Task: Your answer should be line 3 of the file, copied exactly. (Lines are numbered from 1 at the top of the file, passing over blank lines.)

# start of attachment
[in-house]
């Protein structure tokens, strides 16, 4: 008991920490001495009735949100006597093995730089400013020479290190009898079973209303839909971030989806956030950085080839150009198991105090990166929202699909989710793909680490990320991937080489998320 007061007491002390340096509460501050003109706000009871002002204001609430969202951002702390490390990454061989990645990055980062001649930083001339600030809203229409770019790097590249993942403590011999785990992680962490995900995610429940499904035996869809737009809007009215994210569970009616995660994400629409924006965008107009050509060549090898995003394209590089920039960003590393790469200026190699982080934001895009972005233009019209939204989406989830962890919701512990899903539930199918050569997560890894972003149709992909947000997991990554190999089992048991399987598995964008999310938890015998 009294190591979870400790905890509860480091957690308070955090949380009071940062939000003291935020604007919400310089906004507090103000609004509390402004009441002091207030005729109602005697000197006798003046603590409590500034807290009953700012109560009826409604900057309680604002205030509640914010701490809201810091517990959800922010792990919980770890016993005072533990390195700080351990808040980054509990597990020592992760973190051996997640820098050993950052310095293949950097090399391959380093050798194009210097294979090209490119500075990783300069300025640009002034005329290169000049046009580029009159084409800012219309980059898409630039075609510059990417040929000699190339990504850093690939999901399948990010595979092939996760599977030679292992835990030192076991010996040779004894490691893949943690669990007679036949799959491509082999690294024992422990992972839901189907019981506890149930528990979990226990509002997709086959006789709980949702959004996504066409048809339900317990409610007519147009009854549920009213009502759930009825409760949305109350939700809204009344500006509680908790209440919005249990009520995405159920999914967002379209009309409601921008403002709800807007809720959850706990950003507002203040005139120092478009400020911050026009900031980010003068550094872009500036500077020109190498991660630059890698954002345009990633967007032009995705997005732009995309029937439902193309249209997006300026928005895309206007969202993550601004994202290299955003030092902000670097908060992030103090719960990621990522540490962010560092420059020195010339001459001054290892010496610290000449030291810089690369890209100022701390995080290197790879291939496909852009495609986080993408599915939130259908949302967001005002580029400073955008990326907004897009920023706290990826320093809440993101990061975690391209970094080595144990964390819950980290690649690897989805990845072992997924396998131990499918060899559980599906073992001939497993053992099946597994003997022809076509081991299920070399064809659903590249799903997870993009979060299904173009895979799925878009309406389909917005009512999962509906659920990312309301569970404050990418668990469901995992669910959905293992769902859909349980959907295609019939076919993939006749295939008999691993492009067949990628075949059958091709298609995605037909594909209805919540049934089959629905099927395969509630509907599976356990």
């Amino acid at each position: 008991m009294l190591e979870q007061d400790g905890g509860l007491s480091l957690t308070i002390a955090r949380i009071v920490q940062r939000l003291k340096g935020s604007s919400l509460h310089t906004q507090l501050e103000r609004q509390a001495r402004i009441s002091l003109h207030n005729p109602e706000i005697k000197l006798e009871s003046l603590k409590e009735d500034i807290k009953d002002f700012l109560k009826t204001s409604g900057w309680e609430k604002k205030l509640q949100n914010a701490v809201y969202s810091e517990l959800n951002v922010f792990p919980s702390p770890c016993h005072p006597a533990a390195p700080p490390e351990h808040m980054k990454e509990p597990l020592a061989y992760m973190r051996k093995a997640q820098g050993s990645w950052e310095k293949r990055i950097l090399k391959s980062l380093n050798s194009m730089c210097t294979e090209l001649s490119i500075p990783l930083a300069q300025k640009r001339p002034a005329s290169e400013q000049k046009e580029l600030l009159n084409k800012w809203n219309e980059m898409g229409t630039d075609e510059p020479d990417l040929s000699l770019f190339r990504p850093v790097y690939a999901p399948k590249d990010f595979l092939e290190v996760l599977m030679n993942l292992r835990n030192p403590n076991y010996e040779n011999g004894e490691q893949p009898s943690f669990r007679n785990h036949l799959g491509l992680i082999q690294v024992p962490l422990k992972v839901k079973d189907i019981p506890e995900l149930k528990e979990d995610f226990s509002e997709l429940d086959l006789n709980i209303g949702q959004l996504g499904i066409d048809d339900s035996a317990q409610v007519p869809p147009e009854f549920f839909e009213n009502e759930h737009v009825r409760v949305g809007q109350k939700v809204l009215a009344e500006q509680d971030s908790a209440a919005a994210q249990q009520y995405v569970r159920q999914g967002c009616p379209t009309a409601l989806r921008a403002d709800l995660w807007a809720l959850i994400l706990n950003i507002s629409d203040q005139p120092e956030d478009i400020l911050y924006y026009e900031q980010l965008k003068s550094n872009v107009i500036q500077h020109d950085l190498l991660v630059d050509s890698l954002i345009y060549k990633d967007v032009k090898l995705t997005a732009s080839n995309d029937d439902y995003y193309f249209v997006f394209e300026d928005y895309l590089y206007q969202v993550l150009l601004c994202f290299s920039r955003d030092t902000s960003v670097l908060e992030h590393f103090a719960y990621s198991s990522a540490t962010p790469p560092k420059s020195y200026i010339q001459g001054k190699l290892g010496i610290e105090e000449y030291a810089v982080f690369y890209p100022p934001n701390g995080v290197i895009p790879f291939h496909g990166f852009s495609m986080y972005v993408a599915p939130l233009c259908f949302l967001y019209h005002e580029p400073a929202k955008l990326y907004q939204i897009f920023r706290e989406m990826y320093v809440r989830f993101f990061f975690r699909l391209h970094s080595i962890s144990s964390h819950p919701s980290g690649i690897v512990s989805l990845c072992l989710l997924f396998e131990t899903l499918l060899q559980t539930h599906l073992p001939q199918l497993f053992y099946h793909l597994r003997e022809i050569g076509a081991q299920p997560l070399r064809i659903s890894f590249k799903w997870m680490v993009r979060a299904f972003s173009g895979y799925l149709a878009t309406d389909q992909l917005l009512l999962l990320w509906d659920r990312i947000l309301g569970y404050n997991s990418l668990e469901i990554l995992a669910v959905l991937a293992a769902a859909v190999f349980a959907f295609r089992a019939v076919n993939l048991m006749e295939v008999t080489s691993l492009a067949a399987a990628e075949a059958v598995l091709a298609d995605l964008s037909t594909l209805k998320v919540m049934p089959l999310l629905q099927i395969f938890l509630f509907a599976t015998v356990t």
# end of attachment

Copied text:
């Amino acid at each position: 008991m009294l190591e979870q007061d400790g905890g509860l007491s480091l957690t308070i002390a955090r949380i009071v920490q940062r939000l003291k340096g935020s604007s919400l509460h310089t906004q507090l501050e103000r609004q509390a001495r402004i009441s002091l003109h207030n005729p109602e706000i005697k000197l006798e009871s003046l603590k409590e009735d500034i807290k009953d002002f700012l109560k009826t204001s409604g900057w309680e609430k604002k205030l509640q949100n914010a701490v809201y969202s810091e517990l959800n951002v922010f792990p919980s702390p770890c016993h005072p006597a533990a390195p700080p490390e351990h808040m980054k990454e509990p597990l020592a061989y992760m973190r051996k093995a997640q820098g050993s990645w950052e310095k293949r990055i950097l090399k391959s980062l380093n050798s194009m730089c210097t294979e090209l001649s490119i500075p990783l930083a300069q300025k640009r001339p002034a005329s290169e400013q000049k046009e580029l600030l009159n084409k800012w809203n219309e980059m898409g229409t630039d075609e510059p020479d990417l040929s000699l770019f190339r990504p850093v790097y690939a999901p399948k590249d990010f595979l092939e290190v996760l599977m030679n993942l292992r835990n030192p403590n076991y010996e040779n011999g004894e490691q893949p009898s943690f669990r007679n785990h036949l799959g491509l992680i082999q690294v024992p962490l422990k992972v839901k079973d189907i019981p506890e995900l149930k528990e979990d995610f226990s509002e997709l429940d086959l006789n709980i209303g949702q959004l996504g499904i066409d048809d339900s035996a317990q409610v007519p869809p147009e009854f549920f839909e009213n009502e759930h737009v009825r409760v949305g809007q109350k939700v809204l009215a009344e500006q509680d971030s908790a209440a919005a994210q249990q009520y995405v569970r159920q999914g967002c009616p379209t009309a409601l989806r921008a403002d709800l995660w807007a809720l959850i994400l706990n950003i507002s629409d203040q005139p120092e956030d478009i400020l911050y924006y026009e900031q980010l965008k003068s550094n872009v107009i500036q500077h020109d950085l190498l991660v630059d050509s890698l954002i345009y060549k990633d967007v032009k090898l995705t997005a732009s080839n995309d029937d439902y995003y193309f249209v997006f394209e300026d928005y895309l590089y206007q969202v993550l150009l601004c994202f290299s920039r955003d030092t902000s960003v670097l908060e992030h590393f103090a719960y990621s198991s990522a540490t962010p790469p560092k420059s020195y200026i010339q001459g001054k190699l290892g010496i610290e105090e000449y030291a810089v982080f690369y890209p100022p934001n701390g995080v290197i895009p790879f291939h496909g990166f852009s495609m986080y972005v993408a599915p939130l233009c259908f949302l967001y019209h005002e580029p400073a929202k955008l990326y907004q939204i897009f920023r706290e989406m990826y320093v809440r989830f993101f990061f975690r699909l391209h970094s080595i962890s144990s964390h819950p919701s980290g690649i690897v512990s989805l990845c072992l989710l997924f396998e131990t899903l499918l060899q559980t539930h599906l073992p001939q199918l497993f053992y099946h793909l597994r003997e022809i050569g076509a081991q299920p997560l070399r064809i659903s890894f590249k799903w997870m680490v993009r979060a299904f972003s173009g895979y799925l149709a878009t309406d389909q992909l917005l009512l999962l990320w509906d659920r990312i947000l309301g569970y404050n997991s990418l668990e469901i990554l995992a669910v959905l991937a293992a769902a859909v190999f349980a959907f295609r089992a019939v076919n993939l048991m006749e295939v008999t080489s691993l492009a067949a399987a990628e075949a059958v598995l091709a298609d995605l964008s037909t594909l209805k998320v919540m049934p089959l999310l629905q099927i395969f938890l509630f509907a599976t015998v356990t």